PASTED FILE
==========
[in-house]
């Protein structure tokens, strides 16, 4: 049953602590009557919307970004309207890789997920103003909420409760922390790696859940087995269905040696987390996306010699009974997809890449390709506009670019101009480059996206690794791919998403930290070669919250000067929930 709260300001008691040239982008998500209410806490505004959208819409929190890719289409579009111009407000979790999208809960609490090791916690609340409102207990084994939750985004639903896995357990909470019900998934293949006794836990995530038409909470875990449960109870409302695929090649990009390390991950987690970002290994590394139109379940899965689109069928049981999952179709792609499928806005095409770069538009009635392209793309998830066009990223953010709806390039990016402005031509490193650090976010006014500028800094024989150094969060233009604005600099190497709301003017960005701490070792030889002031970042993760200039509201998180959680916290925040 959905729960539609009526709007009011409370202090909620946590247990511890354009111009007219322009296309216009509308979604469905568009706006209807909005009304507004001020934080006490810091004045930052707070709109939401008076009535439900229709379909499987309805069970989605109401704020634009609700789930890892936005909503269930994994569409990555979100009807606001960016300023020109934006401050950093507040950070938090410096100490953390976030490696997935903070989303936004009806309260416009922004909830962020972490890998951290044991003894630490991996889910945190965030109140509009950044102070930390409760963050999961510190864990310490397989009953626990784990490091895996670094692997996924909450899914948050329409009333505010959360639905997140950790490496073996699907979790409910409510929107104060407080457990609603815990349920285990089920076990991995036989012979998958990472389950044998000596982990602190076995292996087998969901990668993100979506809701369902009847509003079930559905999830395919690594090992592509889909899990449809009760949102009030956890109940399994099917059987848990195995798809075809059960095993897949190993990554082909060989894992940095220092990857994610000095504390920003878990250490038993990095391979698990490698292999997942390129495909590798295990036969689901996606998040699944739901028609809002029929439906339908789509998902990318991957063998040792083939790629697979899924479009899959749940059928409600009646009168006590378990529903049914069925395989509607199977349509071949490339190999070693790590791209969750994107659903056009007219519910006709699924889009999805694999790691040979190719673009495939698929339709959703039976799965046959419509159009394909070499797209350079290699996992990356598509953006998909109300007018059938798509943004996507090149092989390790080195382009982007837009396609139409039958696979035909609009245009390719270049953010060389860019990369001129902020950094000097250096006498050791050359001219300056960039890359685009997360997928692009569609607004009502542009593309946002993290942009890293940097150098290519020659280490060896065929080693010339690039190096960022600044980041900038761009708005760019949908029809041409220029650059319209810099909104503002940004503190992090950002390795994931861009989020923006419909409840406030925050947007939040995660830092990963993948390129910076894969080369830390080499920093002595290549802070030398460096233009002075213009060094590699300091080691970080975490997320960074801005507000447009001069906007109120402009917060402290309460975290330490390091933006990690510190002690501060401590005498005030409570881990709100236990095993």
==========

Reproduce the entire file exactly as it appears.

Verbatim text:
[in-house]
């Protein structure tokens, strides 16, 4: 049953602590009557919307970004309207890789997920103003909420409760922390790696859940087995269905040696987390996306010699009974997809890449390709506009670019101009480059996206690794791919998403930290070669919250000067929930 709260300001008691040239982008998500209410806490505004959208819409929190890719289409579009111009407000979790999208809960609490090791916690609340409102207990084994939750985004639903896995357990909470019900998934293949006794836990995530038409909470875990449960109870409302695929090649990009390390991950987690970002290994590394139109379940899965689109069928049981999952179709792609499928806005095409770069538009009635392209793309998830066009990223953010709806390039990016402005031509490193650090976010006014500028800094024989150094969060233009604005600099190497709301003017960005701490070792030889002031970042993760200039509201998180959680916290925040 959905729960539609009526709007009011409370202090909620946590247990511890354009111009007219322009296309216009509308979604469905568009706006209807909005009304507004001020934080006490810091004045930052707070709109939401008076009535439900229709379909499987309805069970989605109401704020634009609700789930890892936005909503269930994994569409990555979100009807606001960016300023020109934006401050950093507040950070938090410096100490953390976030490696997935903070989303936004009806309260416009922004909830962020972490890998951290044991003894630490991996889910945190965030109140509009950044102070930390409760963050999961510190864990310490397989009953626990784990490091895996670094692997996924909450899914948050329409009333505010959360639905997140950790490496073996699907979790409910409510929107104060407080457990609603815990349920285990089920076990991995036989012979998958990472389950044998000596982990602190076995292996087998969901990668993100979506809701369902009847509003079930559905999830395919690594090992592509889909899990449809009760949102009030956890109940399994099917059987848990195995798809075809059960095993897949190993990554082909060989894992940095220092990857994610000095504390920003878990250490038993990095391979698990490698292999997942390129495909590798295990036969689901996606998040699944739901028609809002029929439906339908789509998902990318991957063998040792083939790629697979899924479009899959749940059928409600009646009168006590378990529903049914069925395989509607199977349509071949490339190999070693790590791209969750994107659903056009007219519910006709699924889009999805694999790691040979190719673009495939698929339709959703039976799965046959419509159009394909070499797209350079290699996992990356598509953006998909109300007018059938798509943004996507090149092989390790080195382009982007837009396609139409039958696979035909609009245009390719270049953010060389860019990369001129902020950094000097250096006498050791050359001219300056960039890359685009997360997928692009569609607004009502542009593309946002993290942009890293940097150098290519020659280490060896065929080693010339690039190096960022600044980041900038761009708005760019949908029809041409220029650059319209810099909104503002940004503190992090950002390795994931861009989020923006419909409840406030925050947007939040995660830092990963993948390129910076894969080369830390080499920093002595290549802070030398460096233009002075213009060094590699300091080691970080975490997320960074801005507000447009001069906007109120402009917060402290309460975290330490390091933006990690510190002690501060401590005498005030409570881990709100236990095993």